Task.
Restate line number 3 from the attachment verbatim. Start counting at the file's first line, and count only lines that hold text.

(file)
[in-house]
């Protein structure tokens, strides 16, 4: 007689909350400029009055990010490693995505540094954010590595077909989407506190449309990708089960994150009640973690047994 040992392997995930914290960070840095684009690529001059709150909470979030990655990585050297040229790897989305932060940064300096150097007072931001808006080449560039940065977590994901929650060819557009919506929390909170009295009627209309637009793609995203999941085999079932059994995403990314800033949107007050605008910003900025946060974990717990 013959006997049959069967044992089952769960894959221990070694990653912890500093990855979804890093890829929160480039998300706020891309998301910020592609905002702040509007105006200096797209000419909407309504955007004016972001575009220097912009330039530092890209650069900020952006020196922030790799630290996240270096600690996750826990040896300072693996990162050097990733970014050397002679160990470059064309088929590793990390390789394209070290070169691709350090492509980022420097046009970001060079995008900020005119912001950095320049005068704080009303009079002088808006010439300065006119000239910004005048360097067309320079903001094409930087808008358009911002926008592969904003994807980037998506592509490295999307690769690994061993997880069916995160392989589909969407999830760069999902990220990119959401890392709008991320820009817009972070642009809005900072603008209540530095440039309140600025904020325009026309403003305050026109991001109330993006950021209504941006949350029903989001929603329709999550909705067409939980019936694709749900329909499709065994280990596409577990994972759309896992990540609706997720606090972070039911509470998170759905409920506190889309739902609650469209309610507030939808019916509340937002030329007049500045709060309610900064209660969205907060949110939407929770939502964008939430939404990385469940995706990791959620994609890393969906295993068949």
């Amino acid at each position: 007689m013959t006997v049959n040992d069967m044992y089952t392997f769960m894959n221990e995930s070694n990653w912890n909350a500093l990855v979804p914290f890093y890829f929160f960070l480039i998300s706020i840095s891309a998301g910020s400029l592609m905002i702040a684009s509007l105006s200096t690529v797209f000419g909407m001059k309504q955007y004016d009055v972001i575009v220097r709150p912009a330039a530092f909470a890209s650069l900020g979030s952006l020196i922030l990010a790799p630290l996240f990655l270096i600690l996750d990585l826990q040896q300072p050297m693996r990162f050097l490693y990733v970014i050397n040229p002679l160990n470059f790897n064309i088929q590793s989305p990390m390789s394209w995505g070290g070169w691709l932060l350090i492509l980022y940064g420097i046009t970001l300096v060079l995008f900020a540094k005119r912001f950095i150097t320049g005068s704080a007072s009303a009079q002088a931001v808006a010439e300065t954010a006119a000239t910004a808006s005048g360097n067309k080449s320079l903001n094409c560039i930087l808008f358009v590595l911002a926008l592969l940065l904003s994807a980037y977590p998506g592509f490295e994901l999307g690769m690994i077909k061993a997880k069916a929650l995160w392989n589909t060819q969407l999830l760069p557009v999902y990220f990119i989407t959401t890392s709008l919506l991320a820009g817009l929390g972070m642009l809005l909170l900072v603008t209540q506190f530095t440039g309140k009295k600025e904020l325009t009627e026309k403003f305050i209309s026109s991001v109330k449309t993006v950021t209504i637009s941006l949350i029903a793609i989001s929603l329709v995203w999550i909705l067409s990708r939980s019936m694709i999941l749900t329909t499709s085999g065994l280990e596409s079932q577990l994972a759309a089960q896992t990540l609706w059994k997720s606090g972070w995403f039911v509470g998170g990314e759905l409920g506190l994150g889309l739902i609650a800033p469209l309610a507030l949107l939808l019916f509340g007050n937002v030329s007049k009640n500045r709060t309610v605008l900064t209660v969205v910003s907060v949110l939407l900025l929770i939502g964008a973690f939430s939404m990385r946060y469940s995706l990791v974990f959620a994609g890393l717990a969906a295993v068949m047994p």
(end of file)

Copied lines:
């Amino acid at each position: 007689m013959t006997v049959n040992d069967m044992y089952t392997f769960m894959n221990e995930s070694n990653w912890n909350a500093l990855v979804p914290f890093y890829f929160f960070l480039i998300s706020i840095s891309a998301g910020s400029l592609m905002i702040a684009s509007l105006s200096t690529v797209f000419g909407m001059k309504q955007y004016d009055v972001i575009v220097r709150p912009a330039a530092f909470a890209s650069l900020g979030s952006l020196i922030l990010a790799p630290l996240f990655l270096i600690l996750d990585l826990q040896q300072p050297m693996r990162f050097l490693y990733v970014i050397n040229p002679l160990n470059f790897n064309i088929q590793s989305p990390m390789s394209w995505g070290g070169w691709l932060l350090i492509l980022y940064g420097i046009t970001l300096v060079l995008f900020a540094k005119r912001f950095i150097t320049g005068s704080a007072s009303a009079q002088a931001v808006a010439e300065t954010a006119a000239t910004a808006s005048g360097n067309k080449s320079l903001n094409c560039i930087l808008f358009v590595l911002a926008l592969l940065l904003s994807a980037y977590p998506g592509f490295e994901l999307g690769m690994i077909k061993a997880k069916a929650l995160w392989n589909t060819q969407l999830l760069p557009v999902y990220f990119i989407t959401t890392s709008l919506l991320a820009g817009l929390g972070m642009l809005l909170l900072v603008t209540q506190f530095t440039g309140k009295k600025e904020l325009t009627e026309k403003f305050i209309s026109s991001v109330k449309t993006v950021t209504i637009s941006l949350i029903a793609i989001s929603l329709v995203w999550i909705l067409s990708r939980s019936m694709i999941l749900t329909t499709s085999g065994l280990e596409s079932q577990l994972a759309a089960q896992t990540l609706w059994k997720s606090g972070w995403f039911v509470g998170g990314e759905l409920g506190l994150g889309l739902i609650a800033p469209l309610a507030l949107l939808l019916f509340g007050n937002v030329s007049k009640n500045r709060t309610v605008l900064t209660v969205v910003s907060v949110l939407l900025l929770i939502g964008a973690f939430s939404m990385r946060y469940s995706l990791v974990f959620a994609g890393l717990a969906a295993v068949m047994p």